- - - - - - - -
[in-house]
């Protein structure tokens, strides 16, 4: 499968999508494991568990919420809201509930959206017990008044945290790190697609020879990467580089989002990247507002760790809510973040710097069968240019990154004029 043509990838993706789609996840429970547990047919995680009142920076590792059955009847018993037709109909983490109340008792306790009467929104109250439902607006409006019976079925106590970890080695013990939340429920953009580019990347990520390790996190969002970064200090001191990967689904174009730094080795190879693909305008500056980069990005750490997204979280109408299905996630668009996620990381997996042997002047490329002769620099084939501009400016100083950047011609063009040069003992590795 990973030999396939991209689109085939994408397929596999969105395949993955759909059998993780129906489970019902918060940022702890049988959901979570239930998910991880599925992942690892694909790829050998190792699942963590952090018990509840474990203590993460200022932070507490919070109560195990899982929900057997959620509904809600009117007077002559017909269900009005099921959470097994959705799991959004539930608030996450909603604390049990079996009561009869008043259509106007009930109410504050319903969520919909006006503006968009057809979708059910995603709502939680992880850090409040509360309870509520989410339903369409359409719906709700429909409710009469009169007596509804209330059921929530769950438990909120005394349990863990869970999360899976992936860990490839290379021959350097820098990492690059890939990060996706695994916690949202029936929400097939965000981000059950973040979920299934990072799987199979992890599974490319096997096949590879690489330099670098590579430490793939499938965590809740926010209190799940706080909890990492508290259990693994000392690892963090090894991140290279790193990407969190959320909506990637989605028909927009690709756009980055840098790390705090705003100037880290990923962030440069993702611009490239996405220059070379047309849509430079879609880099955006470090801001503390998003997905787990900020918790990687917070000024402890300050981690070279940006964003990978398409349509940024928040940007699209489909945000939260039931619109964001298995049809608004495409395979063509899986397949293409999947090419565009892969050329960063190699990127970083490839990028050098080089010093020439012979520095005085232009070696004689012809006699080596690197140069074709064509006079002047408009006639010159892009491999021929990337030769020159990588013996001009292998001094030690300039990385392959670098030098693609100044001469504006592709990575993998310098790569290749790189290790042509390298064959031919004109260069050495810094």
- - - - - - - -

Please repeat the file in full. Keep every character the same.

[in-house]
């Protein structure tokens, strides 16, 4: 499968999508494991568990919420809201509930959206017990008044945290790190697609020879990467580089989002990247507002760790809510973040710097069968240019990154004029 043509990838993706789609996840429970547990047919995680009142920076590792059955009847018993037709109909983490109340008792306790009467929104109250439902607006409006019976079925106590970890080695013990939340429920953009580019990347990520390790996190969002970064200090001191990967689904174009730094080795190879693909305008500056980069990005750490997204979280109408299905996630668009996620990381997996042997002047490329002769620099084939501009400016100083950047011609063009040069003992590795 990973030999396939991209689109085939994408397929596999969105395949993955759909059998993780129906489970019902918060940022702890049988959901979570239930998910991880599925992942690892694909790829050998190792699942963590952090018990509840474990203590993460200022932070507490919070109560195990899982929900057997959620509904809600009117007077002559017909269900009005099921959470097994959705799991959004539930608030996450909603604390049990079996009561009869008043259509106007009930109410504050319903969520919909006006503006968009057809979708059910995603709502939680992880850090409040509360309870509520989410339903369409359409719906709700429909409710009469009169007596509804209330059921929530769950438990909120005394349990863990869970999360899976992936860990490839290379021959350097820098990492690059890939990060996706695994916690949202029936929400097939965000981000059950973040979920299934990072799987199979992890599974490319096997096949590879690489330099670098590579430490793939499938965590809740926010209190799940706080909890990492508290259990693994000392690892963090090894991140290279790193990407969190959320909506990637989605028909927009690709756009980055840098790390705090705003100037880290990923962030440069993702611009490239996405220059070379047309849509430079879609880099955006470090801001503390998003997905787990900020918790990687917070000024402890300050981690070279940006964003990978398409349509940024928040940007699209489909945000939260039931619109964001298995049809608004495409395979063509899986397949293409999947090419565009892969050329960063190699990127970083490839990028050098080089010093020439012979520095005085232009070696004689012809006699080596690197140069074709064509006079002047408009006639010159892009491999021929990337030769020159990588013996001009292998001094030690300039990385392959670098030098693609100044001469504006592709990575993998310098790569290749790189290790042509390298064959031919004109260069050495810094």